Illinois: Medical Marijuana Draws Big Money Interest
By Steve Elliott
Illinois Gov. Pat Quinn this month signed into a law a bill allowing for a temporary, for-profit medical marijuana industry in the state, allowing cannabis sales to patients who qualify with certain medical conditions and are authorized by their physicians, starting in 2014.
And while the risks of investing in the nascent medicinal cannabis industry are still large -- chiefly including the possibility of the federal government shutting things down -- plenty of investors are willing to cough up hundreds of thousands, and sometimes millions, of dollars to get a chance at serving the new market, reports Peter Frost at the Chicago Tribune.
More than 200 people attended a Saturday event in the Chicago area, paying up to $375 apiece to hear about the medical marijuana business and to rub elbows with business leaders from California, Colorado and Michigan. Another event on Thursday at another downtown hotel drew more than 50.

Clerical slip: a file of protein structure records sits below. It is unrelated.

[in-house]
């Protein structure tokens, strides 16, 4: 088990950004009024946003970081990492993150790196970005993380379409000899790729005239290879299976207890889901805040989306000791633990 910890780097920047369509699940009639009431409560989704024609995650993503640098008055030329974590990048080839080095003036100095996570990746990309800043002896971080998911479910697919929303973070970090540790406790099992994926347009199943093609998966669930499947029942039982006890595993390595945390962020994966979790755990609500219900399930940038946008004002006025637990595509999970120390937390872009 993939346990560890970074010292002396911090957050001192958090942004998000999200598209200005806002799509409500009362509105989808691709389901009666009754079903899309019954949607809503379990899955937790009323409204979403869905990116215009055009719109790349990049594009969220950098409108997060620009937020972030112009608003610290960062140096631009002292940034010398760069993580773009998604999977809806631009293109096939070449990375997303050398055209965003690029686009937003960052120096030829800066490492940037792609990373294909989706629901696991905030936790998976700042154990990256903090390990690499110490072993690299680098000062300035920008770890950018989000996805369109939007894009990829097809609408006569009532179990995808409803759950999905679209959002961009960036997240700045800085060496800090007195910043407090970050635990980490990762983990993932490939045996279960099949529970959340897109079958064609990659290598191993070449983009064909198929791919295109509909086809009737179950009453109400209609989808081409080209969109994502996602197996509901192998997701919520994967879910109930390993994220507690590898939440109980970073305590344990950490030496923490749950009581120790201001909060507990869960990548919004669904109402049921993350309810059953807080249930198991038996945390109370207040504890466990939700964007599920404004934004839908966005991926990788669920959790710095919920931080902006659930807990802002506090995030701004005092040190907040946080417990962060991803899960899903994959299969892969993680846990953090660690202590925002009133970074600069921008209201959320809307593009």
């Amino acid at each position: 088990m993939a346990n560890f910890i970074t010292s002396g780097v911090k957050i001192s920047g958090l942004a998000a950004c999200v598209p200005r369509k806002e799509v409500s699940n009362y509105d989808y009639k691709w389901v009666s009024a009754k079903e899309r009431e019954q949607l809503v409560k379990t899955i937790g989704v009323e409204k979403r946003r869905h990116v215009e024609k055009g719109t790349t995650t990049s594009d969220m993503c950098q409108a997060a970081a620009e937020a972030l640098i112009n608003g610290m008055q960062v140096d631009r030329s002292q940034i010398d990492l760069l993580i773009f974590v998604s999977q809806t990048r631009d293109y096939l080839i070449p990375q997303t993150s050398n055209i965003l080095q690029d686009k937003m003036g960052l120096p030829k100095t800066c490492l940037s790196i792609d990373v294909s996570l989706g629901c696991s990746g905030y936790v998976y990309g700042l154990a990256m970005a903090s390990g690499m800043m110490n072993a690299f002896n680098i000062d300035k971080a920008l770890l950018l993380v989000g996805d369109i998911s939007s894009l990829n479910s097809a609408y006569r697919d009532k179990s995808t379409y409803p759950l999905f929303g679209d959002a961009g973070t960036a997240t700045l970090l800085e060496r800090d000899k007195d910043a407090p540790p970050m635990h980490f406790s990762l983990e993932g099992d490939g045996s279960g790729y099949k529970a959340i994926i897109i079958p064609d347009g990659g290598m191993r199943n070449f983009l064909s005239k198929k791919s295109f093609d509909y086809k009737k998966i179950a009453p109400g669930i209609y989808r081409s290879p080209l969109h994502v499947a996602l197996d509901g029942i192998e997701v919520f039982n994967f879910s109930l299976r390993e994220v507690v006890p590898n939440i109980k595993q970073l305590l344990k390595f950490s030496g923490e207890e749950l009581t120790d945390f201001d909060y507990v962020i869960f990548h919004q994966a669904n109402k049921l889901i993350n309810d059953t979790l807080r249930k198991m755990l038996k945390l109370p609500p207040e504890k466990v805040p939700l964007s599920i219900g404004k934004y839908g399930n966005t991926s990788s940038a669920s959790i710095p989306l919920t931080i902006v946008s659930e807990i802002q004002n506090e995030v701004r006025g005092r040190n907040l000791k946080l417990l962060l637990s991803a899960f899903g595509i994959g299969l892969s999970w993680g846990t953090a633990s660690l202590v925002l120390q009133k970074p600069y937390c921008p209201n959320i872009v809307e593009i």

"I've talked to several potential investors here thinking home-run dollars from the beginning," said Michael Mayes of Chicago, CEO of marijuana consulting and technology firm Quantum 9. "But, here at least, if you're swinging for the fences, you have to know you might strike out."
Mayes also operates two cannabis cultivation centers and three dispensaries in Colorado.
"There is a lot of optimism here, but it's going to take a minimum of a year before any of these businesses can start operating, maybe even 15 to 18 months," estimated Hilary Bricken, a Seattle-based attorney who specializes in working with cannabis growers and sellers in Washington state.
Illinois' medical marijuana law becomes effective on January 1, but three state agencies must draft rules and regulations for the new industry. An involved application and review process could take months, depending on the number of applications for a limited number of licenses to grow and sell marijuana.
It could be mid-2015 before the first medical marijuana is sold to a qualifying patient at a licensed dispensary. Because the four-year pilot program could end on December 31, 2017, that means there could be only 2.5 years to earn back an investment that would probably be more than $1 million.
"There are just so many unknowns about Illinois," said Elliott Klug, who has a growing operation and a chain of Pink House dispensaries in Denver. "From a capital perspective, it seems pretty tough."
Klug isn't willing to invest in Illinois' medical marijuana industry, but many others are competing for one 22 licenses to grow cannabis, and 60 to open dispensaries across the state.